Identity theft affects people of all ages and income brackets in the United States. In fact, identity theft costs victims billions of dollars each year—and the problem is only getting worse. Clearly, identity theft is illegal and creates widespread harm. However, is identity theft considered a white-collar crime? In this article, we answer this question and review some of the federal and state laws related to this illicit practice.
What is a White-Collar Crime?
White-collar crime is an illegal act that is typically committed by people in the business world who have access to large amounts of other people’s money. However, it also involves the theft of people’s personal information for financial gain. Examples of white-collar crimes are money laundering, insider trading, tax evasion, bribery, insurance fraud, embezzlement, and the focus of this article: identity theft.
Identity Theft and White-Collar Crime
Identity theft is a type of white-collar crime that can originate both online and in the physical world. It occurs when an individual uses the personal information of another person, such as his or her name, Social Security number, or address to commit financial fraud. Identity theft is considered a white-collar crime because it doesn’t typically involve physical contact between the perpetrator and victim.
Identity Theft Laws
There are many laws in the U.S. that criminalize the practice of identity theft. The first major piece of federal legislation that criminalizes identity theft in the U.S. is the Identity Theft and Assumption Deterrence Act. This act makes it illegal to use another person’s personal information to commit a crime. The second major federal law criminalizing identity theft is the Identity Theft Penalty Enhancement Act, which provides severe penalties for persons who are found guilty of committing identity theft in furtherance of other felony crimes.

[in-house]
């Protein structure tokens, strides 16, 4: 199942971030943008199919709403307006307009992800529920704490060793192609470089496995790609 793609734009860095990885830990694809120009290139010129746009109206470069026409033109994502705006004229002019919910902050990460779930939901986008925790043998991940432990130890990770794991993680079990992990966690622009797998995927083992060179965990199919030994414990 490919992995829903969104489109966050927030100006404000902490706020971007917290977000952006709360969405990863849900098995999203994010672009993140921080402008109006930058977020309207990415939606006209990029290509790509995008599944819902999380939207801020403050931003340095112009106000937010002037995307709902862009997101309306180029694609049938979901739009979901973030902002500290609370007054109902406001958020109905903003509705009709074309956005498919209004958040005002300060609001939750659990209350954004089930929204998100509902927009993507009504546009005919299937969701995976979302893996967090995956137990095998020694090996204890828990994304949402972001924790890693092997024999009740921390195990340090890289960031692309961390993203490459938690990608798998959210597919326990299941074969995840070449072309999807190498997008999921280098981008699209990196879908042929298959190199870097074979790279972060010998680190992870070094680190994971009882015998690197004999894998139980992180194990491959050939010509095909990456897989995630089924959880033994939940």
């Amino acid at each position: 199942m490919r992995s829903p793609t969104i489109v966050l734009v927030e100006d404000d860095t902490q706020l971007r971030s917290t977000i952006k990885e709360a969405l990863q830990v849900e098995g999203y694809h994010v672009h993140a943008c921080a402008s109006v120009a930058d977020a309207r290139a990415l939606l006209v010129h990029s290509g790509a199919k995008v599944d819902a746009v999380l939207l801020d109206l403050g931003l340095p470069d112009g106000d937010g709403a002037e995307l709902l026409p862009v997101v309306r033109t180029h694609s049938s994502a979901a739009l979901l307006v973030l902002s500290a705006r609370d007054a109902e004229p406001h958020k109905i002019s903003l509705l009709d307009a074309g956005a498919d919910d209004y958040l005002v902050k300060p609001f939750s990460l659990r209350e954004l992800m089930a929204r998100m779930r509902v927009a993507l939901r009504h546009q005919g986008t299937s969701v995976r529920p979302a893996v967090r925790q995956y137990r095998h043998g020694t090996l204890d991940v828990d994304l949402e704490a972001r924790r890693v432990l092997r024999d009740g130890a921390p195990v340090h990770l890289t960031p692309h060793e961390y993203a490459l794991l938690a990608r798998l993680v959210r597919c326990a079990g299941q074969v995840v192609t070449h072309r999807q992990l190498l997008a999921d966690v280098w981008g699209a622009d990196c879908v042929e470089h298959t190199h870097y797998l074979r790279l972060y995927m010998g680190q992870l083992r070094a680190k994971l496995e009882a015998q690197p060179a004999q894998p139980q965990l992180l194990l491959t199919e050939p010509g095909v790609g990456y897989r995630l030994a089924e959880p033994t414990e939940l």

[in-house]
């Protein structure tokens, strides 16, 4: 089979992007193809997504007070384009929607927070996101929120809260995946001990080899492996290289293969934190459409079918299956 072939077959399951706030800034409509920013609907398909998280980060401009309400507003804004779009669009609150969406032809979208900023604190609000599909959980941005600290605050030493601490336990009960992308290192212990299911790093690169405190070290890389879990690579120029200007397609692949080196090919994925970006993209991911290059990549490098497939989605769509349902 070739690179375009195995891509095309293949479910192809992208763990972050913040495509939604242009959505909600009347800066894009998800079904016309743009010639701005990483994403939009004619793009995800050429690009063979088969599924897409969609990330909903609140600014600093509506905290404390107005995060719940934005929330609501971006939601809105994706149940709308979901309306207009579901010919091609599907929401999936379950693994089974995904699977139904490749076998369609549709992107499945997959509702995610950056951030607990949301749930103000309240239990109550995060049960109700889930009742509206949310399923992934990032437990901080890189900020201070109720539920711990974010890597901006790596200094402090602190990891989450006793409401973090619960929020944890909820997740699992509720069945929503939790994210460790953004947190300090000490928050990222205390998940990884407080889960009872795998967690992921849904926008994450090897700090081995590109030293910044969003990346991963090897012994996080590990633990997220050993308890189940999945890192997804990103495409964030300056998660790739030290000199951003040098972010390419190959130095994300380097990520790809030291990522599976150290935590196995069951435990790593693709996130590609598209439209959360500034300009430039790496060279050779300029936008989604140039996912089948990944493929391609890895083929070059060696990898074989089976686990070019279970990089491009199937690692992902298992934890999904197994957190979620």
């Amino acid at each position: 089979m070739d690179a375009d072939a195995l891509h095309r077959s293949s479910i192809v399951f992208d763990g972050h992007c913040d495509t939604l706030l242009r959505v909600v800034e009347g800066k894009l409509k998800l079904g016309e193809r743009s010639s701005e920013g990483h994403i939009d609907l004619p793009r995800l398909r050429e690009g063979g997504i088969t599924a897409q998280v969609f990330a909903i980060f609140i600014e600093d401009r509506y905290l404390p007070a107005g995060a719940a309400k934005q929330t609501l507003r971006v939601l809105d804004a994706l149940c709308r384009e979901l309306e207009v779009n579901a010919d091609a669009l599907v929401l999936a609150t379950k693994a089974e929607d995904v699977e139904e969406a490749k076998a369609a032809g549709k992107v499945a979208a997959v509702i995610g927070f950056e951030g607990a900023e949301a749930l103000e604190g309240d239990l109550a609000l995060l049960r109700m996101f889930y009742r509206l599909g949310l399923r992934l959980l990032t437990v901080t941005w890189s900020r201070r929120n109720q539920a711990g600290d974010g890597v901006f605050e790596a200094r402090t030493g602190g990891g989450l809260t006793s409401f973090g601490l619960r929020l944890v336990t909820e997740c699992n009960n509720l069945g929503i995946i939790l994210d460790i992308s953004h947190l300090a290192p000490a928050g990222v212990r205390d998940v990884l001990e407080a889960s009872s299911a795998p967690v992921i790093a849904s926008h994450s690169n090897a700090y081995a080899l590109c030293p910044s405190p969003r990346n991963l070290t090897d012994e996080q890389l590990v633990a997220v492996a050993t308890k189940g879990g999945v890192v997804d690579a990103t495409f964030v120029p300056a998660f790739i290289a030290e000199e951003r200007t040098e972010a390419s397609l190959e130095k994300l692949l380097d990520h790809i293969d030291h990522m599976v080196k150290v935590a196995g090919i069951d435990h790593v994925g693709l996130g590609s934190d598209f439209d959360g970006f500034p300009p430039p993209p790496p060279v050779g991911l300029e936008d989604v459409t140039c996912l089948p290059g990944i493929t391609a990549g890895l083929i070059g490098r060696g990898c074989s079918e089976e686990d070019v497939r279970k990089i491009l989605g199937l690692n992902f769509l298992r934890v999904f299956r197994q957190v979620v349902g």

Is Identity Theft a Felony?
In addition to federal law, states also penalize identity theft. In fact, in many states, identity theft is a felony. In Florida, for example, it is illegal for an individual to willfully and without permission possess or use a person’s personal information without first obtaining that person’s consent. Violation of this law is a third-degree felony, and it is punishable by up to five years in prison and a fine of up to $5,000.
Contact a Consumer Class Action Lawyer
If you have had your identity stolen, you need the assistance of an experienced consumer class action attorney. Although identity thieves sometimes target victims directly, identity theft is often the result of negligence by institutions that store people’s personal information. When a business releases a person’s personal information without their permission it may be required to compensate the victim for their losses. For help with your identity theft issue, please contact attorney Seth Lehrman today to schedule a free initial consultation.